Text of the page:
Read below Jack Majewski speaking to Aito Garcia, one of the most celebrated Spanish coaches who shares his thoughts on the Euroleague season so far and the use of young players at an elite European level.
JM: The group stage of Euroleague is approaching its final stage. What are the success stories so far and who has caught your attention? perhaps do you see some early favourites?
AG: Of course I can only talk about teams I’ve seen so far. So far I have been impressed by teams like, Cantu, Bamberg, Barcelona, CSKA, Madrid and Efes. I would be very reluctant to talk about favourites of entire Euroleague at this stage as the situation can change very quickly. Kirilenko is examining his options and his departure would make a huge impact on CSKA. Also the situation with Navarro at Barcelona is far from certain. Certainly there are a few teams which I think should at least qualify to the Final Four but I prefer not to make any predictions
JM: You mentioned players’ movement and significant changes to the team’s rosters. That was mainly caused by NBA’s lockout and the very late beginning of the NBA season. What was the impact of the short stint of NBA players with Euroleague clubs this season?
AG: Each team has its own philosophy, it cannot be judged negatively that some teams decided to go for NBA players with little chance of keeping them the whole season. A good example of this situation would be comparing Barcelona and Real Madrid. Barcelona opted for continuity and working with their current squad while Madrid was of the opinion that NBA players will bring an immediate improvement to the organisation and they simply can’t pass on such an opportunity. They had the chance to get Rudy Fernandes and Serge Ibaka and they did it. It is not for me to judge which approach works better. However from my coaching point of view, the ideal situation is to have players all year and work for a progression throughout the season. I wouldn’t like to have impact players just for a couple of months at the beginning of the season and then build the team almost from the beginning again without them.
JM: Let’s switch our attention to the main object of our interest which is young players. Which young players are making impact on Euroleague so far this season?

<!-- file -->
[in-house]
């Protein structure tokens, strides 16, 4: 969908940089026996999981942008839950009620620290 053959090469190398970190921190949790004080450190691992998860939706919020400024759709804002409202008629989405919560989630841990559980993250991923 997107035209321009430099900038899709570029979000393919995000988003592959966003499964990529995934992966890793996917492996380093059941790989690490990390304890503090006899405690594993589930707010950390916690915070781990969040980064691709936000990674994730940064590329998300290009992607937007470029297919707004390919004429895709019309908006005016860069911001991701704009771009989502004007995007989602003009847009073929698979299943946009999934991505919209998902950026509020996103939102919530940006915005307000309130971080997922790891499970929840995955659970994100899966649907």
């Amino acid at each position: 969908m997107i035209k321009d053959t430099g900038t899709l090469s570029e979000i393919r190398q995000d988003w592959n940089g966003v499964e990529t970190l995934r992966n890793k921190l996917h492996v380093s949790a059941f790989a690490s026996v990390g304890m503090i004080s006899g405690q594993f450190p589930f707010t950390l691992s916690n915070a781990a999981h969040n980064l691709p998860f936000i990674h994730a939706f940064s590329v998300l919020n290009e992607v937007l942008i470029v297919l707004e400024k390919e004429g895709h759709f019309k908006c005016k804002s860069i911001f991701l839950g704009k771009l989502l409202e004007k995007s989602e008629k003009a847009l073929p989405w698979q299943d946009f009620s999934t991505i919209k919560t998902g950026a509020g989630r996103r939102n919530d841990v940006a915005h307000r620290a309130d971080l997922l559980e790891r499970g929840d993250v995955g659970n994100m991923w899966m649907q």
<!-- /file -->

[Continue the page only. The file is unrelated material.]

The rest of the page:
AG: Unfortunately I did not see any. To be honest I don’t recall any young players, apart from Ricky Rubio and Jan Vesely who would play important roles in their teams.
JM: Why is it so difficult for young talents to make an impact on Euroleague or even Eurocup teams? The situation in the 80’s and 90’s was very different when teams like Partizan and Jugoplastika freely and successfully used young players?
AG: I don’t really know, but it is true that there is much fewer young players than years ago when Partizan, Badalona, Jugoplastika and Barcelona, produced and utilised a lot of young players. Perhaps now teams or coaches do not have the patience and expect more immediate results using experienced players. Another side of the story is the fact that there are no players who can immediately make an impact on such a high level like Euroleague. If you watch the U-18 European Championship last summer, there was literally no one single player ready to be a starter in any of the Euroleague teams.
JM: So maybe junior coaches are to blame. They simply don’t produce good enough players?
AG: That would be a far too simple approach. Player development is a very complex process and doesn’t depend only on coaches. To successfully introduce a young talented player into the professional game requires the cooperation of coaches, managers, club presidents and sponsors etc. Such a situation happens very rarely. Sadly nowadays everyone seems to be concerned about surviving the immediate future and no one has the time for long term projects.